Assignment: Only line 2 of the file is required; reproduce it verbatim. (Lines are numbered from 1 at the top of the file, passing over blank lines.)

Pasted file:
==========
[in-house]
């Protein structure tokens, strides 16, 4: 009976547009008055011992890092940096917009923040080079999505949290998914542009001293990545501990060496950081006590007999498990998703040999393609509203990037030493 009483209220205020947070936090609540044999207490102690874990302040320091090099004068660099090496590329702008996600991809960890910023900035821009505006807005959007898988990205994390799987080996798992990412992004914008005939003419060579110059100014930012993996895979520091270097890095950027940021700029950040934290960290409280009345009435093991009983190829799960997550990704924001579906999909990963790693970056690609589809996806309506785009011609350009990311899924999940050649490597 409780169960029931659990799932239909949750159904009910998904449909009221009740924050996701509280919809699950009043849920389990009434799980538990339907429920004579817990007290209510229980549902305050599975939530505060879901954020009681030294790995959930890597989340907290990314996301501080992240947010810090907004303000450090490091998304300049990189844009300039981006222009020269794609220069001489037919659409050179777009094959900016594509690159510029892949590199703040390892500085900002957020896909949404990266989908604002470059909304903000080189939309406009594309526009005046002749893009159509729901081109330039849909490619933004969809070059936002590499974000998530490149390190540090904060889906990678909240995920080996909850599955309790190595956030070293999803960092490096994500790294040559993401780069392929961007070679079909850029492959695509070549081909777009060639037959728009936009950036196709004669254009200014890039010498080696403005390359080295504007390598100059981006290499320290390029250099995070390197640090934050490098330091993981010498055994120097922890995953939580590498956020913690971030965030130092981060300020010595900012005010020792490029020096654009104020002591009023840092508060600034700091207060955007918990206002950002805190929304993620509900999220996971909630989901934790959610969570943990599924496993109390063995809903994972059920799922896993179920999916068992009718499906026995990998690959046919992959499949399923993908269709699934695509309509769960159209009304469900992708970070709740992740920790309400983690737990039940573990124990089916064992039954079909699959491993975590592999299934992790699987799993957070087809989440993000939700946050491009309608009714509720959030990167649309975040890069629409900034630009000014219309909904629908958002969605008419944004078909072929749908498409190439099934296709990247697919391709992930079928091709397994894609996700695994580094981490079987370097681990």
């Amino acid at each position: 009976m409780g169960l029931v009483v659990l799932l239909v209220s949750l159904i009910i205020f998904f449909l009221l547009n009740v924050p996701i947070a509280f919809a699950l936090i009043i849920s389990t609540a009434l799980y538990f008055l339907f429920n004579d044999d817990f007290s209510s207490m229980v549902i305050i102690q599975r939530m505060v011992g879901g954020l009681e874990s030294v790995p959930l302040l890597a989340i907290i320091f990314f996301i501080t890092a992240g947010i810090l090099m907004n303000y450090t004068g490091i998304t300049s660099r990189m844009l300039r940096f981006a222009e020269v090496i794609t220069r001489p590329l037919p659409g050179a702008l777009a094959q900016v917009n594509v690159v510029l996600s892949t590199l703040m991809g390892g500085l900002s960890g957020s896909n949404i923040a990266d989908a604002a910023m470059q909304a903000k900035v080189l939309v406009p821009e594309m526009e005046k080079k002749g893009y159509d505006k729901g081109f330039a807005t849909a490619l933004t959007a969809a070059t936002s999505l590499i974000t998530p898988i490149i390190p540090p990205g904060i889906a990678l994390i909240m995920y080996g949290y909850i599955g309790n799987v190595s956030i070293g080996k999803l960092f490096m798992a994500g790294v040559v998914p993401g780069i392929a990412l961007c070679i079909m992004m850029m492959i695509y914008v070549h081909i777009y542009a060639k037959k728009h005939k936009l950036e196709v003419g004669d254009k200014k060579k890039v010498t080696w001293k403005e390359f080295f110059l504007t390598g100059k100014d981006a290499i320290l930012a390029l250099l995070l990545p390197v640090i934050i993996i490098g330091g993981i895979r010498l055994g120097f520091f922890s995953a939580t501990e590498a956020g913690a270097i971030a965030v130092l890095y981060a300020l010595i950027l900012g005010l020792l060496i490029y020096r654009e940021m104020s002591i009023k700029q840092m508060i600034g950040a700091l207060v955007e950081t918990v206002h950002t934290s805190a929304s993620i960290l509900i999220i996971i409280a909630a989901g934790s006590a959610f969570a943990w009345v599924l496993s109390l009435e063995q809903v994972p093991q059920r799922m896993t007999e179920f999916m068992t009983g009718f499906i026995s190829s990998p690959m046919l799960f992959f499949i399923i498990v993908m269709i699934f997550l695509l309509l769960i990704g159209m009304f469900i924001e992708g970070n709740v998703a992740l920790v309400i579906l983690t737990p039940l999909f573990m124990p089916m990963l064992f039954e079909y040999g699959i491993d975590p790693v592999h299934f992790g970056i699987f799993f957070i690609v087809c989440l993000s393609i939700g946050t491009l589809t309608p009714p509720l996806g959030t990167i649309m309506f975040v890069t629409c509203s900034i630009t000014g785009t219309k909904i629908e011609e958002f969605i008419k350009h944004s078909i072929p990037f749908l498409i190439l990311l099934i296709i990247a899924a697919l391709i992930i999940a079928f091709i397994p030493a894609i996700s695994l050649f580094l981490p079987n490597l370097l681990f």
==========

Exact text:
């Protein structure tokens, strides 16, 4: 009976547009008055011992890092940096917009923040080079999505949290998914542009001293990545501990060496950081006590007999498990998703040999393609509203990037030493 009483209220205020947070936090609540044999207490102690874990302040320091090099004068660099090496590329702008996600991809960890910023900035821009505006807005959007898988990205994390799987080996798992990412992004914008005939003419060579110059100014930012993996895979520091270097890095950027940021700029950040934290960290409280009345009435093991009983190829799960997550990704924001579906999909990963790693970056690609589809996806309506785009011609350009990311899924999940050649490597 409780169960029931659990799932239909949750159904009910998904449909009221009740924050996701509280919809699950009043849920389990009434799980538990339907429920004579817990007290209510229980549902305050599975939530505060879901954020009681030294790995959930890597989340907290990314996301501080992240947010810090907004303000450090490091998304300049990189844009300039981006222009020269794609220069001489037919659409050179777009094959900016594509690159510029892949590199703040390892500085900002957020896909949404990266989908604002470059909304903000080189939309406009594309526009005046002749893009159509729901081109330039849909490619933004969809070059936002590499974000998530490149390190540090904060889906990678909240995920080996909850599955309790190595956030070293999803960092490096994500790294040559993401780069392929961007070679079909850029492959695509070549081909777009060639037959728009936009950036196709004669254009200014890039010498080696403005390359080295504007390598100059981006290499320290390029250099995070390197640090934050490098330091993981010498055994120097922890995953939580590498956020913690971030965030130092981060300020010595900012005010020792490029020096654009104020002591009023840092508060600034700091207060955007918990206002950002805190929304993620509900999220996971909630989901934790959610969570943990599924496993109390063995809903994972059920799922896993179920999916068992009718499906026995990998690959046919992959499949399923993908269709699934695509309509769960159209009304469900992708970070709740992740920790309400983690737990039940573990124990089916064992039954079909699959491993975590592999299934992790699987799993957070087809989440993000939700946050491009309608009714509720959030990167649309975040890069629409900034630009000014219309909904629908958002969605008419944004078909072929749908498409190439099934296709990247697919391709992930079928091709397994894609996700695994580094981490079987370097681990």